Since the NPRM was issued, the European Aviation Safety Agency (EASA) issued EASA AD 2016-0084, dated April 28, 2016, for Rolls-Royce RB211-Trent 800 engines; and the Engine Certification Office (ECO), Engine and Propeller Directorate, FAA, issued a corresponding NPRM, Docket No. FAA-2016-6692, Directorate Identifier 2016-NE-13-AD, which was published in the Federal Register on July 15, 2016 (81 FR 46000). In the EASA AD and FAA ECO NPRM, damage (cracking, missing materials, and hole/openings) to the engine upper bifurcation fairing panel creates a breach of the engine fire wall, which may decrease the effectiveness of the engine fire detection and suppression systems due to excess fan air entering the engine compartment fire zone. The unsafe condition and resulting effects Start Printed Page 12398from EASA AD 2016-0084 and FAA ECO Directorate Identifier 2016-NE-13-AD are the same issues presented in this FAA final rule issued by the Transport Airplane Directorate (TAD). However EASA AD 2016-0084 and FAA ECO Directorate Identifier 2016-NE-13-AD are specific to the engine upper bifurcation fairing panel where the T/R upper bifurcation forward fire seal (the subject of this TAD final rule) mates and press against. Both sets of hardware create a complete firewall feature on the airplane type design. EASA AD 2016-0084 and FAA ECO Directorate Identifier 2016-NE-13-AD address the cracking and or missing material from the engine upper bifurcation fairing panel and this TAD final rule addresses the airplane side—the damage to the T/R upper bifurcation forward fire seal.

Comments

We gave the public the opportunity to participate in developing this AD. The following presents the comments received on the NPRM and the FAA's response to each comment.

Supportive Comments

Connor Blevins, Michael Rambo, The Air Line Pilots Association, International (ALPA), and a commenter identified as “gg” supported the intent of the NPRM.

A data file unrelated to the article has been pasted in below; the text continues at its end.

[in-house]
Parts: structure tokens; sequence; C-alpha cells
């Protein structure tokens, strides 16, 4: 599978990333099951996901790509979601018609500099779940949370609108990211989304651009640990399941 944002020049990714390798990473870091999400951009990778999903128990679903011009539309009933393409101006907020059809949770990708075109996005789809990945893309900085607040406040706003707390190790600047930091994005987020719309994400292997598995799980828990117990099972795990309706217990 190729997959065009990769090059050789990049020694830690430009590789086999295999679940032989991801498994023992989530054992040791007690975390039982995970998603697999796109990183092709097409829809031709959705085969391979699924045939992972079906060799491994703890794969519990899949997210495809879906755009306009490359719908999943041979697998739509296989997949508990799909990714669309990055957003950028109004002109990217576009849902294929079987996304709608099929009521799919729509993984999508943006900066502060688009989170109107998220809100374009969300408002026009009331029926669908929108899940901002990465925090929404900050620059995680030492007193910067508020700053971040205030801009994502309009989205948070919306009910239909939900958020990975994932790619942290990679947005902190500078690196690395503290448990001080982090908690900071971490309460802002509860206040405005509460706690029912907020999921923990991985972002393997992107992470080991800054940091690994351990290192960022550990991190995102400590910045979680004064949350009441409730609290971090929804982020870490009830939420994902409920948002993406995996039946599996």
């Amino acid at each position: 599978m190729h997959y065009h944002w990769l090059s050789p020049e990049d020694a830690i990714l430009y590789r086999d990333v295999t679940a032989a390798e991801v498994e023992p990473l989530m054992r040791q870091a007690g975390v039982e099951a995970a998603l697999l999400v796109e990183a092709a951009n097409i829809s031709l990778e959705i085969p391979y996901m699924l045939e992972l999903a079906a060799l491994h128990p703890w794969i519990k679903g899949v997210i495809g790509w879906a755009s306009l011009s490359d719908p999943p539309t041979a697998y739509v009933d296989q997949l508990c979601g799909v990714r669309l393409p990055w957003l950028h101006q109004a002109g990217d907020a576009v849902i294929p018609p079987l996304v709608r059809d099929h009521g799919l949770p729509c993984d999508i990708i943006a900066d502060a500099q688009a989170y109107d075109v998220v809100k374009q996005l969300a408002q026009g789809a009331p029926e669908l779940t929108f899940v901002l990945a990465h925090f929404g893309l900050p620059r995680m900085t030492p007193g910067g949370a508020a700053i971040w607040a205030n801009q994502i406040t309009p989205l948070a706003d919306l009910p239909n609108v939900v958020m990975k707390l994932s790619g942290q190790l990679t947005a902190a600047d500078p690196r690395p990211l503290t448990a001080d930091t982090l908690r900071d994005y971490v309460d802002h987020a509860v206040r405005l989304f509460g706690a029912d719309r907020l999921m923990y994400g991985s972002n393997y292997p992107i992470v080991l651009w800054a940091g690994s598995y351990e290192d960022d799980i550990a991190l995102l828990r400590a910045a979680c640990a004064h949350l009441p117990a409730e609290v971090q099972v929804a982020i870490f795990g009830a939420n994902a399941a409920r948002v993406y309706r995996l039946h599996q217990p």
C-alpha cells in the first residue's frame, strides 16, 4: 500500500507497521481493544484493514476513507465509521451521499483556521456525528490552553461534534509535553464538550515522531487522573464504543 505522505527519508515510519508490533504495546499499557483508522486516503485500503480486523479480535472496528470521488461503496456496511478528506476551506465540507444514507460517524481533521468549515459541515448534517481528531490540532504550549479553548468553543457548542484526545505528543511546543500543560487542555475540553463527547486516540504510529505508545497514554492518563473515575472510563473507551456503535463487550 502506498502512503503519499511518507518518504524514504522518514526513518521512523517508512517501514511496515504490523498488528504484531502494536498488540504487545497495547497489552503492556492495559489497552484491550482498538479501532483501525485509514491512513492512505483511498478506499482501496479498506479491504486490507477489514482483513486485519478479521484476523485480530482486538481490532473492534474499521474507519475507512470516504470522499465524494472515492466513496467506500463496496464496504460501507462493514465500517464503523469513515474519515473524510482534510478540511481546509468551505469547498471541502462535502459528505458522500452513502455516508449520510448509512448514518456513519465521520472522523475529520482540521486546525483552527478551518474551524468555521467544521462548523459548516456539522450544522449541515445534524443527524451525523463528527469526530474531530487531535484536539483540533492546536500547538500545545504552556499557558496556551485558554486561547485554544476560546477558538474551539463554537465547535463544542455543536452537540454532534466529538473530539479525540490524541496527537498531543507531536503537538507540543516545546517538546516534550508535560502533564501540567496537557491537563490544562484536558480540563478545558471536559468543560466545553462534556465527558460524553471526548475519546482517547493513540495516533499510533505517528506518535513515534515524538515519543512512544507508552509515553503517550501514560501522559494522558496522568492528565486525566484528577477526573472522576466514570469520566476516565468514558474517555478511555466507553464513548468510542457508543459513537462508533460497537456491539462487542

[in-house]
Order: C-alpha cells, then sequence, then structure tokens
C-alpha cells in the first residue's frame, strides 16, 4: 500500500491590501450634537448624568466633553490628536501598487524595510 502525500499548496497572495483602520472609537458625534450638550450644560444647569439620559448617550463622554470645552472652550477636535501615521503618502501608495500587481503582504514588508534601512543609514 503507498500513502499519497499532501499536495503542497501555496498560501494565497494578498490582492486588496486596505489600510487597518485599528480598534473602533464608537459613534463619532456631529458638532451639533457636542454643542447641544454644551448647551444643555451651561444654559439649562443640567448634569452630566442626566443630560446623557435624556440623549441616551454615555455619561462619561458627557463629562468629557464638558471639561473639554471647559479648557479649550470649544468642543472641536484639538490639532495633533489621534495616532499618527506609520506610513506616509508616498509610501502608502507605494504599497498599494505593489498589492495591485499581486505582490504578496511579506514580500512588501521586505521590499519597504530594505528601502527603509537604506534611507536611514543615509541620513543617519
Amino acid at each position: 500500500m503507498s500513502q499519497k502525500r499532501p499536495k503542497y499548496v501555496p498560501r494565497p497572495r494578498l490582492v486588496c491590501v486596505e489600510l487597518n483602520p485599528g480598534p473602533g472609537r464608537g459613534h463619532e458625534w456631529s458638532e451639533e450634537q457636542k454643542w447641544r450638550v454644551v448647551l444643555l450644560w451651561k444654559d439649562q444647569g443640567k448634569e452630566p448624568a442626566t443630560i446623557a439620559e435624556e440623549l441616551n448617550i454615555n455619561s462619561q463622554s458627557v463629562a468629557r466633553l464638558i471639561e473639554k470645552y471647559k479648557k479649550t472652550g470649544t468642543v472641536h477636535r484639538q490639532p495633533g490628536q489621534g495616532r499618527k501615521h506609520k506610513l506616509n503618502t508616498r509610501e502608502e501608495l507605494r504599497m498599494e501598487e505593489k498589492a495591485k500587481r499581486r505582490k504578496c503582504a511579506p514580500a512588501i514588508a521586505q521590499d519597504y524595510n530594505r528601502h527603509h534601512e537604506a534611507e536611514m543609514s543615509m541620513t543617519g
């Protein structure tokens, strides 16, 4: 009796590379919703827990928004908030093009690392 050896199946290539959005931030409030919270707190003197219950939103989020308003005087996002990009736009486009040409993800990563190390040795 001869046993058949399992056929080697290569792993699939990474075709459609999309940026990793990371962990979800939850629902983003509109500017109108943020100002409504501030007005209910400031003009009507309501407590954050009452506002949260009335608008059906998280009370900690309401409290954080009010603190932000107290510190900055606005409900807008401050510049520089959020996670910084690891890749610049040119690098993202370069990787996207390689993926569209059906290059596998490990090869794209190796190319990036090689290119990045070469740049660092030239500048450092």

Request To Refer to Revised Service Information

Boeing requested that the service information specified in paragraph (g) of the proposed AD be revised to refer to Boeing Special Attention Service Bulletin 777-78-0101, Revision 2, dated July 22, 2016 (“SASB 777-78-0101, R2”). Paragraph (g) of the proposed AD referred to Boeing Special Attention Service Bulletin 777-78-0101, Revision 1, dated October 30, 2015 (“SASB 777-78-0101, R1”). Boeing stated that SASB 777-78-0101, R1, contained errors in figures 2 and 5 regarding installation of the fire seal support and retainer. Boeing notified operators of these errors through Boeing Service Bulletin Information Notice 777-78-0101 IN 01, dated November 30, 2015 (“IN 777-78-0101 IN 01”), and released SASB 777-78-0101, R2, to incorporate the information from IN 777-78-0101 IN 01.

We agree with the commenter's request to refer to SASB 777-78-0101, R2, as the appropriate source of service information for accomplishing the actions required by this AD. SASB 777-78-0101, R2, clarifies the installation instructions for the new seal support; and the adjustment of the shim below the lower curved retainer by extending it to the lower edge of the new seal support so that the gap under the seal retainer is filled. This clarification instruction is similar to the information in IN 777-78-0101 IN 01. We have revised paragraph (g) of this AD accordingly.

Request To Provide Credit for Actions Done Using Earlier Revision of Service Information

Boeing requested that a new paragraph be included in the proposed AD to provide credit for actions accomplished prior to the effective date of the proposed AD using the Accomplishment Instructions specified in SASB 777-78-0101, R1. Boeing stated that despite the errors in SASB 777-78-0101, R1, as discussed previously, completion of the actions specified in SASB 777-78-0101, R1, still corrects the unsafe condition addressed in paragraph (e) of the proposed AD.

We agree with the commenter's request to provide credit for actions done using the Accomplishment Instructions of SASB 777-78-0101, R1. Although SASB 777-78-0101, R2, provides better clarification for the work instructions, SASB 777-78-0101, R1, still provides sufficient instructions to correct the unsafe condition. We have added new paragraph (h) to this AD to provide credit for actions done using the Accomplishment Instructions of SASB 777-78-0101, R1, and redesignated the subsequent paragraphs accordingly.